“A vast majority of today’s unemployed Baby Boomers are seasoned executives with severance packages who are now looking for new ways to invest in their future,” said The Entrepreneur’s Source ®Terry Powell. “The Baby Boomer generation [wants] a ‘second act’ career that offers independence as well as benefits and structure, which is often found in franchising.”

Contact a Coach at The Entrepreneur’s Source

Are you interested in franchise business ownership? Contact an alternative career coach today at The Entrepreneur’s Source®! E-Source coaches are trained professionals in helping their clients find the right franchise fit for them. For more information on how a coach can help guide you through your career contemplation process, contact a coach today: https://www.entrepreneurssource.com/blog/contact/.


The Entrepreneur’s Source Lisa Powell Memorial Endowed Scholarship Nears Funding Goal

Terry Powell, Visionary Founder of the Nation’s Leading Franchise Coaching Network, The Entrepreneur’s Source®. Created the Lisa Powell Memorial Endowed Scholarship to help female Sacred Heart University students dedicated to entrepreneurial studies.

In 2016, Sacred Heart University, a Connecticut-based private university committed to combining education for life with preparation for professional excellence, and The Entrepreneur’s Source®, the nation’s leading franchise coaching network, joined forces to endow a scholarship in the name of the late Lisa Powell, the daughter of The Entrepreneur’s Source® Visionary Founder,  Terry Powell, and former employee of The Entrepreneur’s Source®. Today, as we approach the June 30th, 2017 fundraising deadline, Sacred Heart University and The Entrepreneur’s Source® are proud to announce the  Lisa Powell Memorial Endowed Scholarship  is less than $10,000 from reaching its goal of $35,000.

According to Powell, the Lisa Powell Memorial Endowed Scholarship is intended to promote, empower, and financially benefit female business students who have a focus in entrepreneurship.   He says the scholarship has been created at the perfect time as more and more women are pursuing entrepreneurial dreams.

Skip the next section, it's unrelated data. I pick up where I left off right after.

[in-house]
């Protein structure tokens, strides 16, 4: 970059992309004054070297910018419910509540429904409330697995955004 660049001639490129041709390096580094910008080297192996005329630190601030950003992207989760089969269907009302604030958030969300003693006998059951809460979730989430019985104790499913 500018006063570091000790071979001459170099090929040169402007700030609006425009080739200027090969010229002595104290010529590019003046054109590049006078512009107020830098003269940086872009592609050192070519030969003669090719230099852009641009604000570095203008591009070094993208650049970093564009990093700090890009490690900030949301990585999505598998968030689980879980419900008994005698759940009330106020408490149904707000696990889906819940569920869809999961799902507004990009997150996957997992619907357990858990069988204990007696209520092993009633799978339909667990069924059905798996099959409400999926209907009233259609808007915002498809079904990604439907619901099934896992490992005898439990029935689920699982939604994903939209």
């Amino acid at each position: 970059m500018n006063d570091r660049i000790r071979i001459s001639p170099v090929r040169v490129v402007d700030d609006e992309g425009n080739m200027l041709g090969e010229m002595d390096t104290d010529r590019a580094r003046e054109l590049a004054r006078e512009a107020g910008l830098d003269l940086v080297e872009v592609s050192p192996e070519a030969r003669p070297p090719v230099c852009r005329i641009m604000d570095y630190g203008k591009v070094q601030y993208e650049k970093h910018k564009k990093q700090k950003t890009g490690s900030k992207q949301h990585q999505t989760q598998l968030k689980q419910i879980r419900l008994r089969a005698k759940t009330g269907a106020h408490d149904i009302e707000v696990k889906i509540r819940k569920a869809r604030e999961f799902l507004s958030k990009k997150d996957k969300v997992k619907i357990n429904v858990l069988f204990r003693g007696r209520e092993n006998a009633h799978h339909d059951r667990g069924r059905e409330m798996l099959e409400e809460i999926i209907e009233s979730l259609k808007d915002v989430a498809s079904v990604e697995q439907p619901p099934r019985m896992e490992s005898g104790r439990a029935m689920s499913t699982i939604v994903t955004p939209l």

“It appears we are entering the golden age of women entrepreneurs,” says Powell. “According to business start-up activity in 2016, women now make up 40% of new entrepreneurs in the United States, the highest number in 20 years. Not only that, but in the last 5 years, the growth rate of women entrepreneurs worldwide has nearly tripled those of their male counterparts. We are hoping this scholarship will help inspire more young women to seize opportunities to dream, plan, and grow successful businesses here, and around the world.”

Sacred Heart University will award the first Lisa Powell Memorial Endowed Scholarship in the summer of 2018 to a rising female sophomore, enrolled in the Jack Welch College of Business, who has a 3.0 grade point average, and has declared entrepreneurship as their minor. This will be the first entrepreneur related scholarship in the history of the SHU.

Powell says he is proud to honor his daughter’s legacy through this scholarship and credits his colleague, Lori Tyll for the idea of creating a scholarship in her name.

“My daughter, Lisa, had a passion for supporting women interested in business, and specifically entrepreneurship,” says Powell. “The idea for the scholarship actually originated with Lori Tyll, the Vice-president of Operations for The Entrepreneur’s Source®. Her son was an alum of SHU, and her late husband enjoyed donating to the school. When she approached me about setting up the scholarship, as an enduring legacy to both Lisa and Lori’s husband, it was a very easy decision.”

Lisa Powell graduated from Northeastern University in 1993, with a degree in psychology. She had a successful career in healthcare marketing, and had re-joined her father’s company in 2009 as the Marketing Resource Manager. Lisa died in 2015, remembered by friends and colleagues as a dynamic leader, trusted mentor, and loyal friend.

If you wish to honor Lisa’s legacy by making a donation to the Lisa Powell Memorial Endowed Scholarship you can do so here .

For more information about Terry Powell and The Entrepreneur’s Source®, please visit http://www.entrepreneurssource.com/about_us.html.

About The Entrepreneur’s Source®  Established in 1984, The Entrepreneur’s Source® has been North America’s leading alternative career coaching franchise dedicated to the entrepreneur for more than 32 years. Today, with more than 144 offices in the United States and Canada, The Entrepreneur’s Source® continues to dominate the Franchise Coaching market in North America.

The Entrepreneur’s Source® network of franchise coaches offers a full range of services to individuals seeking alternate career options or investment strategies. For more information about The Entrepreneur’s Source®, please visit http://www.entrepreneurssource.com/about_us.html.